In Basilan, tree planting is symbol of peace, unity between government, MNLF
ZAMBOANGA CITY—A denuded portion of Masola village in Isabela City, Basilan province, has become a symbol of peace and unity as 300 policemen, soldiers and members of the Moro National Liberation Front (MNLF) gathered there this week to plant more than a thousand seedlings of hardwood trees.
Brig. Gen. Alvin Luzon, commander of the 101st Army Brigade, said the denudation of the mountainous part of Masola village prompted the groups to join hands in Monday’s reforestation activity where they planted narra (Pterocarpus indicus), lauan (Shorea negrosensis) and “yakal” (Shorea astylosa) to protect the watershed. The area, which is near a camp of the MNLF, is around 53 kilometers away from the city center.
“The watershed is generally okay but there’s a need for massive tree planting because there are areas which have been denuded due to logging activities. We observe that [what constitutes] the forest cover [of the area] are mostly rubber trees,” Luzon said.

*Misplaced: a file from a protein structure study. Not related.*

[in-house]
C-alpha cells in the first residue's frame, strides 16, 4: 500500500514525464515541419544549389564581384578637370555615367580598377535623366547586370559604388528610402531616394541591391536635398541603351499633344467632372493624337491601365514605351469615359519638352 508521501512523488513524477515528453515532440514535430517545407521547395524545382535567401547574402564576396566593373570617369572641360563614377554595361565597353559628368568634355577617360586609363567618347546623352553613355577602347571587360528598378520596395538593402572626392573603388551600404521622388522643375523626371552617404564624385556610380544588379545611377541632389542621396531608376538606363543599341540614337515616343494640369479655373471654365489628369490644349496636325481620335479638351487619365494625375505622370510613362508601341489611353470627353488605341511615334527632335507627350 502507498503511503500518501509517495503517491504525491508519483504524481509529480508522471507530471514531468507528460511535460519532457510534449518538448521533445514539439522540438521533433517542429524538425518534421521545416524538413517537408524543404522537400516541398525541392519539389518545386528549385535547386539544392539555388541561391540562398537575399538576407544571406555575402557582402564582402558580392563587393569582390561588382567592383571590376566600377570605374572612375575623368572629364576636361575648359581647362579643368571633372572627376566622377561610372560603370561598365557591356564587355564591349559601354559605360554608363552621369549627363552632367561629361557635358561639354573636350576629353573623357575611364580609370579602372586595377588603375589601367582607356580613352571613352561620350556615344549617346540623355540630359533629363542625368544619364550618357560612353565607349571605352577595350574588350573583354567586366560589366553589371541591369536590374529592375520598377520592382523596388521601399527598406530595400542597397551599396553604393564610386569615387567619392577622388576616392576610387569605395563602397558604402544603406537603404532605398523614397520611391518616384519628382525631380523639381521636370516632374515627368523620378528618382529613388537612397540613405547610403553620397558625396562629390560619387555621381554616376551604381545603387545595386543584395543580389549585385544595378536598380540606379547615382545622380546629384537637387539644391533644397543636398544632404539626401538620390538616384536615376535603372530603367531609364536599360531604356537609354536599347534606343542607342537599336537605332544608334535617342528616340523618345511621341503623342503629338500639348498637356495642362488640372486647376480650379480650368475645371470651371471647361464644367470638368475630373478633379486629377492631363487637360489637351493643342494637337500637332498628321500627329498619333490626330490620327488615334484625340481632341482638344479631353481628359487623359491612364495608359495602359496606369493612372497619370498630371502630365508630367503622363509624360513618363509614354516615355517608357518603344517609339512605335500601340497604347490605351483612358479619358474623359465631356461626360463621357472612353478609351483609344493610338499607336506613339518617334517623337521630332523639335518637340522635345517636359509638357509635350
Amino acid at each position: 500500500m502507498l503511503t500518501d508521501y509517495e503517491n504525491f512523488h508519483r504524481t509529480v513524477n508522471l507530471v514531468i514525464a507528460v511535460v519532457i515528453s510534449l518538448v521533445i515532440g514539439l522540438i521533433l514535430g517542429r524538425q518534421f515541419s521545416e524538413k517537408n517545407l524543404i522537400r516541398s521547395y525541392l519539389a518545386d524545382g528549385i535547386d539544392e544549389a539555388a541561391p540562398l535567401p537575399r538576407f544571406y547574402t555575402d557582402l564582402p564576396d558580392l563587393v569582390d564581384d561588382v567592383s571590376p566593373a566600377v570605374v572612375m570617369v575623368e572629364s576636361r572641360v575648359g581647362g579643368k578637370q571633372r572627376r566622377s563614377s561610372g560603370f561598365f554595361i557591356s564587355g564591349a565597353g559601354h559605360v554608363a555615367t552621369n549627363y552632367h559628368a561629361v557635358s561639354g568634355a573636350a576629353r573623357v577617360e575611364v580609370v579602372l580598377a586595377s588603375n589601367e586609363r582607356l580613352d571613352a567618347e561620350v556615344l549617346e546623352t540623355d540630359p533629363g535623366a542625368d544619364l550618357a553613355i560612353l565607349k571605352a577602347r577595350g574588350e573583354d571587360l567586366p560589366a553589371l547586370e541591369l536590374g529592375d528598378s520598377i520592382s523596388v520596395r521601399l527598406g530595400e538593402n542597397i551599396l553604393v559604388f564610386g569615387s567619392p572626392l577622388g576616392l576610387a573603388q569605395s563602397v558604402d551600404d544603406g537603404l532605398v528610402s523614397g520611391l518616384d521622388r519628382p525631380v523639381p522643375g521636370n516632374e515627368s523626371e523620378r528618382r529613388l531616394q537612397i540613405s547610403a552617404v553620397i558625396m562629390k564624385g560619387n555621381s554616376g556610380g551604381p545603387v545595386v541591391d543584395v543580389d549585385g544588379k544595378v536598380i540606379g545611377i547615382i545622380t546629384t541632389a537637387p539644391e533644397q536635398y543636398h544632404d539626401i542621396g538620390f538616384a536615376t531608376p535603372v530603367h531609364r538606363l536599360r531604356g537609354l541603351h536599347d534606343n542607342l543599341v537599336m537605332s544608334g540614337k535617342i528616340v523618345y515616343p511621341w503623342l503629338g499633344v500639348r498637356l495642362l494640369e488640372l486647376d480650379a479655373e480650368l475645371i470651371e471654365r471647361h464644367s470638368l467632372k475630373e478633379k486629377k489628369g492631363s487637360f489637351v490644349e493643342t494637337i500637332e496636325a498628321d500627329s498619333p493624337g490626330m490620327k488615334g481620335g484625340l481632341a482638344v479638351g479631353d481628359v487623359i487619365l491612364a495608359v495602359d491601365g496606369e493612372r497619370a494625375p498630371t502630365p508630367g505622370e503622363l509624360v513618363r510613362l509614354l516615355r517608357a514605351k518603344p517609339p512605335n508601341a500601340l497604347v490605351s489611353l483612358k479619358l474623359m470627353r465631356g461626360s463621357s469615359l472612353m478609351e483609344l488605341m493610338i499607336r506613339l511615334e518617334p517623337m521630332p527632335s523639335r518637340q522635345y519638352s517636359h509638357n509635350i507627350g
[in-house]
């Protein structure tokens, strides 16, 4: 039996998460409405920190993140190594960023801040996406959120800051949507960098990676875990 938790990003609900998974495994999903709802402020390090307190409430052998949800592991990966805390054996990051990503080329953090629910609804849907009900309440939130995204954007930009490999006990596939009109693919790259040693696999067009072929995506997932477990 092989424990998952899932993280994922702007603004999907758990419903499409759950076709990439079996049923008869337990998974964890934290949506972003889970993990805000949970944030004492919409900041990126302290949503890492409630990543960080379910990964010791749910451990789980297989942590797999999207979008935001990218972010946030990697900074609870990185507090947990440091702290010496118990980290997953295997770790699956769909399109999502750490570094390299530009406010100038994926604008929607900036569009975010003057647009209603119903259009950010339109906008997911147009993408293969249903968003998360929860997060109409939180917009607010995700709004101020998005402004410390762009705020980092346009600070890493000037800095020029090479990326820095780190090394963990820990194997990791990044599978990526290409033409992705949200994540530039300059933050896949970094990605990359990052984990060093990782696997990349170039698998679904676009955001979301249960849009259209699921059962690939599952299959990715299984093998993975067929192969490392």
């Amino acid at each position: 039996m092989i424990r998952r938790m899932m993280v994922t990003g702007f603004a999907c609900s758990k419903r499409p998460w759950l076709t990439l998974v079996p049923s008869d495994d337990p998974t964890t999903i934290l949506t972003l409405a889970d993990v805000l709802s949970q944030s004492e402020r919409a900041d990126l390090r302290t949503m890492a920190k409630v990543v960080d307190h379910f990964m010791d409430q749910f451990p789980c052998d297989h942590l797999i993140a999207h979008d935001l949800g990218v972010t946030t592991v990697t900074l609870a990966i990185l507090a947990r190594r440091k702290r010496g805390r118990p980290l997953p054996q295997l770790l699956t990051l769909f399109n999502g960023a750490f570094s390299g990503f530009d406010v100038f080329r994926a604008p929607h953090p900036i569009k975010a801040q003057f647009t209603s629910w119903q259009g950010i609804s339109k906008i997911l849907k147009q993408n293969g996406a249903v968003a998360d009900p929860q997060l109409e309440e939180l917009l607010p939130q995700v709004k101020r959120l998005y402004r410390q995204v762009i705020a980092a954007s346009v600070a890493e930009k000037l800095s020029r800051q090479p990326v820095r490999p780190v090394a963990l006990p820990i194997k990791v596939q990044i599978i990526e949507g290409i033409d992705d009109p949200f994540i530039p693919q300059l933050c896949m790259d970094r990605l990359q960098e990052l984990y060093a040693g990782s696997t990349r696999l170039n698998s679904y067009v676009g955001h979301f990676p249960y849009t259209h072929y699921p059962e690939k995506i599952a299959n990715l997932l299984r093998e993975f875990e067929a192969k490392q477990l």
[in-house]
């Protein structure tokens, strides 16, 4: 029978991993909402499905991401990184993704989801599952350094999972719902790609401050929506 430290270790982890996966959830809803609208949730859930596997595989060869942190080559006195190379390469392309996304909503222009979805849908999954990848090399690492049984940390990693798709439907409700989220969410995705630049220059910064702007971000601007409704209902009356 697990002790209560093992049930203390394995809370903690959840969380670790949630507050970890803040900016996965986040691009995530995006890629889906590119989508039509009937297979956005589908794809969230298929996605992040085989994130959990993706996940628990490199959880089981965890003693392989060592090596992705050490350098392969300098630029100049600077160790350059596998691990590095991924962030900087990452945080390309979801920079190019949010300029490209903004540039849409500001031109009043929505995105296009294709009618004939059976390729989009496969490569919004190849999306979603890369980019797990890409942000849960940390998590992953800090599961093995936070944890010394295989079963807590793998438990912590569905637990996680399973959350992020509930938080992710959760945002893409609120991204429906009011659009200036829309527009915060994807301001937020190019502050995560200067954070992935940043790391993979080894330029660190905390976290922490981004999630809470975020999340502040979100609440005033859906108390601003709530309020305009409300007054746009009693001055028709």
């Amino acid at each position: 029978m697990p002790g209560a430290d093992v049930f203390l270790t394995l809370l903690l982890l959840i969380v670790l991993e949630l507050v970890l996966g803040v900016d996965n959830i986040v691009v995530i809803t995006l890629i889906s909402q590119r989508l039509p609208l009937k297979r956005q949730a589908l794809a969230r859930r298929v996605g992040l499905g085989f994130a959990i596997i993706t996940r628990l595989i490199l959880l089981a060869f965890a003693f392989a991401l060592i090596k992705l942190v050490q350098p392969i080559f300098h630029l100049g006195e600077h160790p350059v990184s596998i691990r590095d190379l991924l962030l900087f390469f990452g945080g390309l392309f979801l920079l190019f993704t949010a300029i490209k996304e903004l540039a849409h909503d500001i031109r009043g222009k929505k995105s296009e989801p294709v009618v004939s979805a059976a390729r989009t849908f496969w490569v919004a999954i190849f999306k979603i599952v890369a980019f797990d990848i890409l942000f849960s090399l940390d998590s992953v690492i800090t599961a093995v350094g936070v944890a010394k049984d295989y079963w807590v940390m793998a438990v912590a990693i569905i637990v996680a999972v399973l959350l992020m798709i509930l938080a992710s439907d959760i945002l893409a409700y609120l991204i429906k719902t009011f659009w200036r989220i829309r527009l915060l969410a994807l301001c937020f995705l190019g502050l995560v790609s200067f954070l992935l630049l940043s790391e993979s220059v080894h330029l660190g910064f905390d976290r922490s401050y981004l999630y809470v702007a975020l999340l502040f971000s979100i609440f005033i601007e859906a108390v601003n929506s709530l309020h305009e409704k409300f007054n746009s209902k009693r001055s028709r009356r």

He said MNLF members should take responsibility in protecting and preserving the forest as the area had been their home and site of the former rebel group’s Camp Saidina Ali Radiallahu Anhu. The village of Masola has a population of 1,861.
Both factions of the MNLF led by MNLF founder Nur Misuari and Muslimin Sema joined the tree planting activity.
Edwin Ignacio, park maintenance foreman of the Department of Environment and Natural Resources in Isabela City, said his office had planted a total of 10,000 hardwood trees this year alone as tree planting, participated in by different groups, had been a regular activity of his office.
“[Both the Misuari and Sema factions of the MNLF] have been our reliable partners in sustaining peace and fostering further development in Basilan. We count on them to continue protecting the forest and to ensure it will not serve as a haven of lawless elements,” Luzon said.
He also said the tree planting was a tribute to the 101st Brigade’s 23rd founding anniversary and meant to celebrate the MNLF and different groups as “reliable partners in sustaining the peace and fostering further development in Basilan.”
Luzon said the protection of the watershed should be an inclusive effort, as Isabela’s 130,379 people continued to depend on the forests to sustain their source of safe drinking water.